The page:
The game was originally released as an arcade game in Andy Capp’s Tavern. The game was a huge success, with patrons coming to the bar solely to play the game. After a while, the game began to spread to other bars, restaurants, and arcades. It was estimated that Pong was bringing in around $40 each day per machine, four times as much revenue as any other arcade game.
The original Pong machine sold for $1095, meaning businesses could see a return on investment in as little as one month. The cost of the machine, which was considered modest for an arcade game at the time, helped fuel the spread of Pong across the nation.
After being released as an arcade game, Pong was released as a home console, sold exclusively through Sears. About 150,000 Pong units were sold when it was released during the 1975 holiday season. Pong was also one of the original release titles included with the Atari 2600. Entertainment Weekly ranked Pong as the top game ever released by Atari.
Breakout was one of the most popular games developed by Atari. Atari Breakout, which shows clear similarities to its predecessor Pong, was released on May 13, 1976. In fact, Breakout has been called “Pong turned on its side.” The circuit design for the game was given to a rising engineer named Steve Jobs. That name should sound familiar, as Jobs went on to later found Apple.
In the game, a ball bounces across the screen. Gamers use the joystick to prevent the ball from touching the bottom of the screen. There are rows of bricks on the screen. The goal of the game is for the bouncing ball to destroy the bricks.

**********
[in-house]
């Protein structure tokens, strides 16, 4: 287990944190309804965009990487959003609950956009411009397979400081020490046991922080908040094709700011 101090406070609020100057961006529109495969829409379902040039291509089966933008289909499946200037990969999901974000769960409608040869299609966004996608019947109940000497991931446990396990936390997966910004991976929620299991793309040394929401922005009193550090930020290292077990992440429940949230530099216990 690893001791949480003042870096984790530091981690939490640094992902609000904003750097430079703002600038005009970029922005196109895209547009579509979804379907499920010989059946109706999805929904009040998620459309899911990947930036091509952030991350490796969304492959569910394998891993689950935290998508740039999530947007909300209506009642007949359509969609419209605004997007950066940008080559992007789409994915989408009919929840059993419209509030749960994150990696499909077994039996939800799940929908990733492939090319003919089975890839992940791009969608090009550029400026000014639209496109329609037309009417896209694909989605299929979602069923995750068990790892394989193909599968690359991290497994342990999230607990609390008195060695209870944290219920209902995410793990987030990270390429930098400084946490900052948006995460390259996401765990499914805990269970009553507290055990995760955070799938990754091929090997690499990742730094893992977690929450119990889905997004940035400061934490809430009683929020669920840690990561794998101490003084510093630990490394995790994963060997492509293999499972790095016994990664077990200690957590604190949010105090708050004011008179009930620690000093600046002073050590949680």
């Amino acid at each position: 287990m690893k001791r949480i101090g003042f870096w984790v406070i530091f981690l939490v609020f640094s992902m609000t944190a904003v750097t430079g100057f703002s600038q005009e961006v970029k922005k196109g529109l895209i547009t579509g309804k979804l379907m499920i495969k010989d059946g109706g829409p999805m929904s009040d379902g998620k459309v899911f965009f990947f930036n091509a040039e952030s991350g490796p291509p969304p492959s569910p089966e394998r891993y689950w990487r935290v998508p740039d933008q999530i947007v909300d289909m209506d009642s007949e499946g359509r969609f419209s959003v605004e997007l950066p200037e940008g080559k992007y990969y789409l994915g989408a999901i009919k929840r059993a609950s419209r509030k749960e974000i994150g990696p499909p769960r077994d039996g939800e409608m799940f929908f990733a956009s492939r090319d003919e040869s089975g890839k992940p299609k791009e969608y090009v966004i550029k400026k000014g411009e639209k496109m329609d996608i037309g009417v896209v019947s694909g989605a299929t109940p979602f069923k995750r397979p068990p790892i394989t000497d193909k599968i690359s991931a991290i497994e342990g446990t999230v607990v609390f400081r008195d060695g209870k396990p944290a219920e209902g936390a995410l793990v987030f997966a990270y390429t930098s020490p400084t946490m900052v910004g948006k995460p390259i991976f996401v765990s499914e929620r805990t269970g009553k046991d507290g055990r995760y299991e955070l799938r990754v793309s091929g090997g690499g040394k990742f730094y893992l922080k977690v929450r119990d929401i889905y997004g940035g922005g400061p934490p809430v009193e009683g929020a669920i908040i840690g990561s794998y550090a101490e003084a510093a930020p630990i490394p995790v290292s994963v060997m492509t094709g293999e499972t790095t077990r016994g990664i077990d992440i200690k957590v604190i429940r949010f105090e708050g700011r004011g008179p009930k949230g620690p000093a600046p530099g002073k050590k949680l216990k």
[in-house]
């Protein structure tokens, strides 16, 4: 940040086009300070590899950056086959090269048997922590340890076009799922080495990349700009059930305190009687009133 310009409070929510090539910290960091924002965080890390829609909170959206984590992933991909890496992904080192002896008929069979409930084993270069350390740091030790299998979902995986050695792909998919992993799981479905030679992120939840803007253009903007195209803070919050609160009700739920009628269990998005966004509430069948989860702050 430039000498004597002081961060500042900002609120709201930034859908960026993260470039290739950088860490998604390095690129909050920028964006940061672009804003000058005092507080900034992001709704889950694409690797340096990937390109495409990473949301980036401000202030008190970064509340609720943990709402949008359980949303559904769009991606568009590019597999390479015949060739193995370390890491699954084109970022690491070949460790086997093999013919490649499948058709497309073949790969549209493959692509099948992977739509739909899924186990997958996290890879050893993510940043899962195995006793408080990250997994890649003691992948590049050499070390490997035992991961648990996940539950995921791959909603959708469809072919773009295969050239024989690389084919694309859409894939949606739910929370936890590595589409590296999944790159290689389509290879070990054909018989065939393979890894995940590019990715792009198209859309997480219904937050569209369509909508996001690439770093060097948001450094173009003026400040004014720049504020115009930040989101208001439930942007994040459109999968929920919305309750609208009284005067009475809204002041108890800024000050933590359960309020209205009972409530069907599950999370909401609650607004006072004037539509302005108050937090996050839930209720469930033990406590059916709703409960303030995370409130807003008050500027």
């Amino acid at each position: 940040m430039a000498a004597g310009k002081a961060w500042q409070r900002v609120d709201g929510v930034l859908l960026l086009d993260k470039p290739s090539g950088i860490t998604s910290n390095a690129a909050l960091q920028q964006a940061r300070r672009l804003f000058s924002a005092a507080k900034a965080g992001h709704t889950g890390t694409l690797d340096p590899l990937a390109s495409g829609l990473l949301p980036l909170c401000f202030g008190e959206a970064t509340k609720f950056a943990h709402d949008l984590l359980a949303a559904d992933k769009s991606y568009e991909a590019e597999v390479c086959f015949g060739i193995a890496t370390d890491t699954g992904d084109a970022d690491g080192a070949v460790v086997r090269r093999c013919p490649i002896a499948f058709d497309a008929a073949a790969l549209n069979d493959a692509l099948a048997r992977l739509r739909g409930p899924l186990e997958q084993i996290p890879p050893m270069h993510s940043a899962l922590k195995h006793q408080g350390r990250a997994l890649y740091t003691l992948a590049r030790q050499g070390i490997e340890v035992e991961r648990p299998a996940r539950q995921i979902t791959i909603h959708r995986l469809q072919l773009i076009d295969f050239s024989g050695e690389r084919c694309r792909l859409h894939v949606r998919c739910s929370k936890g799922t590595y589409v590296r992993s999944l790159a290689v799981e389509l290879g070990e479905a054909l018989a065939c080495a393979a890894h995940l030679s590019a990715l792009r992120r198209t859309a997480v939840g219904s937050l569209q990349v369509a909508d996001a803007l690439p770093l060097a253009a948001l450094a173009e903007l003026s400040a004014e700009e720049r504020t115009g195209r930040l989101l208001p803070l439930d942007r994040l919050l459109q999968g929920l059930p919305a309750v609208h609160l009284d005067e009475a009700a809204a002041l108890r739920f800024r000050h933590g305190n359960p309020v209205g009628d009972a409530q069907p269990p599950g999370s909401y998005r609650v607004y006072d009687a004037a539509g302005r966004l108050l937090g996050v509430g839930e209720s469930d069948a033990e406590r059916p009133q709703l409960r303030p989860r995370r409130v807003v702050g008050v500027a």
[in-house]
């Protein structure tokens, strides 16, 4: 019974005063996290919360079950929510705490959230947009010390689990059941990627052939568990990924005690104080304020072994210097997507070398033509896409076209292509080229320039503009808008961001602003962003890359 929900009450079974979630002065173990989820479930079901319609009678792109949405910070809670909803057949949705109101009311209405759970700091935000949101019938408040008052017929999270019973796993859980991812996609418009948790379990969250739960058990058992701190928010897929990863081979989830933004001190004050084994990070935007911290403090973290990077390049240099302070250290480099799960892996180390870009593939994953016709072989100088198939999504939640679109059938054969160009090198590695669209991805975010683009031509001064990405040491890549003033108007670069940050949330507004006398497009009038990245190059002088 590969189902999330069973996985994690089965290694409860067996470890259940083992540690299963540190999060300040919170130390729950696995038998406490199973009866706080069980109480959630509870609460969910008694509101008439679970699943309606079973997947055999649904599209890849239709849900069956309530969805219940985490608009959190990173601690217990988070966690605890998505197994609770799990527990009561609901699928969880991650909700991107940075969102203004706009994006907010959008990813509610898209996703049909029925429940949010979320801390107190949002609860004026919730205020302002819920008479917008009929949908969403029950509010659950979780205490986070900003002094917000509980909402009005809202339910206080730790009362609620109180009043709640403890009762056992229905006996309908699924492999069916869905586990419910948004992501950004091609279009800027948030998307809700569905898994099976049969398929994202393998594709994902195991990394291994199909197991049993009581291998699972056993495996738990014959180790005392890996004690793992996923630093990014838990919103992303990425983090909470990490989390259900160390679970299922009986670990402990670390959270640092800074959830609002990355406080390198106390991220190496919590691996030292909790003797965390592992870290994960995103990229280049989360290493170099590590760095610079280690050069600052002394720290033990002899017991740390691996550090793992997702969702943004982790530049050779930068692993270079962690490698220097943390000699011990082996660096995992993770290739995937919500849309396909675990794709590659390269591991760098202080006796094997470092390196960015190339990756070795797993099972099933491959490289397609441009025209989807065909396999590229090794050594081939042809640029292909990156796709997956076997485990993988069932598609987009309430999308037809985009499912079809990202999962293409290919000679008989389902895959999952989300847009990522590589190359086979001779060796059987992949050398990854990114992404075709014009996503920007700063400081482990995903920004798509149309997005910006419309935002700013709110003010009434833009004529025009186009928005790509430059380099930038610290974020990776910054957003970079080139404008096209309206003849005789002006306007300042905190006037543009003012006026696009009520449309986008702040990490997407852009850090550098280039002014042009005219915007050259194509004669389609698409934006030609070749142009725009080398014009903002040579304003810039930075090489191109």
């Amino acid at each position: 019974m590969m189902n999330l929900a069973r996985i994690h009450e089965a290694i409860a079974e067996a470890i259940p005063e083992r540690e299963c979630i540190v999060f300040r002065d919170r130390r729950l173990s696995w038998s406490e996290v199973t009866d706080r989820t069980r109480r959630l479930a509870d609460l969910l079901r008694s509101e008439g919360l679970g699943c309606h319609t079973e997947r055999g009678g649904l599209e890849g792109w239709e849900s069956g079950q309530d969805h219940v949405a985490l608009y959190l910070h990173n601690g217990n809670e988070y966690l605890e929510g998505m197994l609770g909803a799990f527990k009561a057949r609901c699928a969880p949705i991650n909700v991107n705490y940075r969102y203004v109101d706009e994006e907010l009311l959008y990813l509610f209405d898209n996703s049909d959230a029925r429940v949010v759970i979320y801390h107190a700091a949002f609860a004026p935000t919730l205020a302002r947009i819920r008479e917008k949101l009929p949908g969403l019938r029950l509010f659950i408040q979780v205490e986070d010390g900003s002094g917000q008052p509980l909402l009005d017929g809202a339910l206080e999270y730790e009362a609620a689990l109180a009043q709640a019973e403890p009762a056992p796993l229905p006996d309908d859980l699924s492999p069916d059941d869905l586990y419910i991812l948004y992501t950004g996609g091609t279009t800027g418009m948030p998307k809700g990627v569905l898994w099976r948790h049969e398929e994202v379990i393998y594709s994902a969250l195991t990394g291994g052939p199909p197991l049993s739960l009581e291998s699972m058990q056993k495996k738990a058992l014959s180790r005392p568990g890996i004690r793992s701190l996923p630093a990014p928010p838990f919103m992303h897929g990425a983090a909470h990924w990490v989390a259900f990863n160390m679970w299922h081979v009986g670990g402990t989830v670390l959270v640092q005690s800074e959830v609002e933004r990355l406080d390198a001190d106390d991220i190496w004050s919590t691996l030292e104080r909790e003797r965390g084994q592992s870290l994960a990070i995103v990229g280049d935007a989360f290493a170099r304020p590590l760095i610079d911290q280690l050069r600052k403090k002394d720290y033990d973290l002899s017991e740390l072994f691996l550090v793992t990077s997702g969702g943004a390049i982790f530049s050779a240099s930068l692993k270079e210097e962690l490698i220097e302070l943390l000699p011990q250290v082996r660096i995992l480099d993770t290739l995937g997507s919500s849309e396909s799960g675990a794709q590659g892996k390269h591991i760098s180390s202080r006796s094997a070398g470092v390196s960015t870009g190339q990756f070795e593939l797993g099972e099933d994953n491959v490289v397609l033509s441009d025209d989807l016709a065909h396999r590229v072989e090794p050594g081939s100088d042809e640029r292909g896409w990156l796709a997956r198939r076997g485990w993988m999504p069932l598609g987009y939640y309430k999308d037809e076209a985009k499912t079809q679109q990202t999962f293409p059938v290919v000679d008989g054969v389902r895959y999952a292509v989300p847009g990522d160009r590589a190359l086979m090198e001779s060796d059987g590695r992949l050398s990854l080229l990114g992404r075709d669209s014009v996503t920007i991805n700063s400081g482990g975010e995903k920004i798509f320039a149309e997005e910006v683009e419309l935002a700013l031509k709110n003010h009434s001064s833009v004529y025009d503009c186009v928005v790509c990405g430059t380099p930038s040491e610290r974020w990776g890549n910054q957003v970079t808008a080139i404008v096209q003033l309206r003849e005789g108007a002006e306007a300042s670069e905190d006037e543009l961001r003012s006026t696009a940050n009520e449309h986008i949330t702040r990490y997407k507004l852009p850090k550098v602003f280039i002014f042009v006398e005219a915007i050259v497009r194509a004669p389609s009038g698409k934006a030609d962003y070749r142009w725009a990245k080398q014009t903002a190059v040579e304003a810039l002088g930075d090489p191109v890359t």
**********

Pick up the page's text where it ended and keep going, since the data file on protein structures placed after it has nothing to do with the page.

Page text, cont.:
Each layer of bricks is assigned a points value. The more bricks that are broken, the higher one’s score is. Players can score a maximum of 896 points. The success of Atari Breakout eventually led to the creation of other similar games, including Super Breakout.
Looking to try Atari Breakout? You can play it right in Google Image Search. Use your mouse to prevent the ball from falling to the floor!
Another Atari game that got its start in an arcade, Pac-Man remains a staple of American culture today. The game was originally released in Japan in 1980 but was released in the United States shortly thereafter.
Pac-Man was unique as an arcade game because it found success creating its own genre. Pong was a sports-based genre, while other games like Space Invaders and Asteroids were popular as a part of the space shooter genre. Pac-man didn’t really fit into either of those categories. Pac-Man saw great success and spinoffs, including Ms. Pac-Man and the animated television series “Pac-Man.”
It was estimated that by the time ‘90s came, Pac-Man had already generated more than $2.5 billion as an arcade game alone. The Davie-Brown Index has indicated that Pac-Mac is the most recognizable video game character among American consumers, even more recognizable than Pac-Man. 94% of Americans have said they recognize who Pac-Man is.